Delving down to the vulnerable emotions can be difficult, particularly when your wound is fresh.  I tell couples I counsel that they need to hone their internal dialogue before they can improve the external communication.  In other words, if you want to increase the chances that your partner will remain productively engaged with you and your complaints, you need to try to plumb the depths of your emotions for the vulnerable feeling at the center of your maelstrom.  This means digging deep beneath your anger to understand why your partner’s behavior is triggering you so negatively.

Articulating Your Needs – State what you generally need or want from the relationship.  This helps contextualize your anger.  For instance, “I need to know that you respect my time” or “It is important to me that we have quality, alone time each week” or “I look forward to dinner with you every night.”

Your partner will definitely see that you are upset, but may not understand why you feel so strongly.  Articulating your needs begins to shift the focus from your disappointment (which is often difficult for the listener to contain – particularly when the disappointment is with him) to the common ground of where your partner can meet you.  By stating your needs, you are opening the door to rapprochement and a hopeful resolution to the argument because you are signaling “This is what I need and, if I can get it, I will be happy.”

Making a Request – State with specificity what it is that your partner can do right now in order to alleviate your intense emotions.  For instance, you might request an apology.  Or you might say “Let’s sit down now with our calendars and plan when we are going to have a night out together.”  Or even “I want you to tell me what time we can sit down tonight so I can tell you how upset this makes me.”  (This last request can be useful in a situation where your partner feels ambushed and needs time to collect herself.)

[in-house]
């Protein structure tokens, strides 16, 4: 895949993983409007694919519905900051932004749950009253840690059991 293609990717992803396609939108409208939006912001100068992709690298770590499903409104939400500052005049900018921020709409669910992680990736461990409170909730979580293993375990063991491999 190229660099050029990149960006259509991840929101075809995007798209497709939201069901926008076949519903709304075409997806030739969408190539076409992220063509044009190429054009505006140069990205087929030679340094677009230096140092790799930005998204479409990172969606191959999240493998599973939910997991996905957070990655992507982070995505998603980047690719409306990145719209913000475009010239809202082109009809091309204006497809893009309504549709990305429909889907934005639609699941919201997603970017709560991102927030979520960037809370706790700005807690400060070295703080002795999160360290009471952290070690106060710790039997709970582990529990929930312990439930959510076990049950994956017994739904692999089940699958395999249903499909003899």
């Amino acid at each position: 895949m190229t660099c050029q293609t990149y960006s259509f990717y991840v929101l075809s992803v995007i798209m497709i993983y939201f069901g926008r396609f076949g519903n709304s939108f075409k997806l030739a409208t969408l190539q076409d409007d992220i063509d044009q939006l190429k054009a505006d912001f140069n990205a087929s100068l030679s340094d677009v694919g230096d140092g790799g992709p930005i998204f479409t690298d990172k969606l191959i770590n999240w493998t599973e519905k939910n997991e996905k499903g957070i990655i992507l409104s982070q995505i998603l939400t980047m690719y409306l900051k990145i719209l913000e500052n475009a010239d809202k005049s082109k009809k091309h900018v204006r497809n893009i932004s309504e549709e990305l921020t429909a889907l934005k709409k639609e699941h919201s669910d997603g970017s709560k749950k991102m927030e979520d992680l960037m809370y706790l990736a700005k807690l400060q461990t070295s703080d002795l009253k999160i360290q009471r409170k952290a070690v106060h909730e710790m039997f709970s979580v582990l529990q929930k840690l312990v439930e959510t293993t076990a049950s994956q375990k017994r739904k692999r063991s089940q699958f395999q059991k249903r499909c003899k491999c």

Making a specific request is a very important step in resolving conflict.  It is often difficult for your partner to hear that you are unhappy.  Even if you have successfully identified a vulnerable emotion, it is natural for the listener to interpret your unhappiness as “You are dissatisfied with me!”  And there is a natural tendency for the listener to be alarmed by the threat to the couple’s intimacy which obstructs her ability to be available and empathize with your pain.

The trick to effective communication when having a difficult conversation is to state your emotions clearly while concurrently opening the door to your partner for continued intimacy.  When there has been a fight, your partner often needs help seeing how to rebuild the bridge back across the chasm of your silence, pain, or anger. This is where the request comes in.  The request signifies to your partner the path to continued intimacy – a path of immediate action that will help ease your pain. Making the request is the blueprint for re-engagement.  It signifies the hope and possibility that you two can continue to be a couple and satisfy each other’s needs.

Categories: Couples, Family Therapy
  1. Azucena
    February 28, 2011 at 5:41 am

    It is so true what you say. Just looks easy on paper, but a lot harder to do. It is so much easier to get disappointed or angry so that you dont have to deal with the feelings deep down.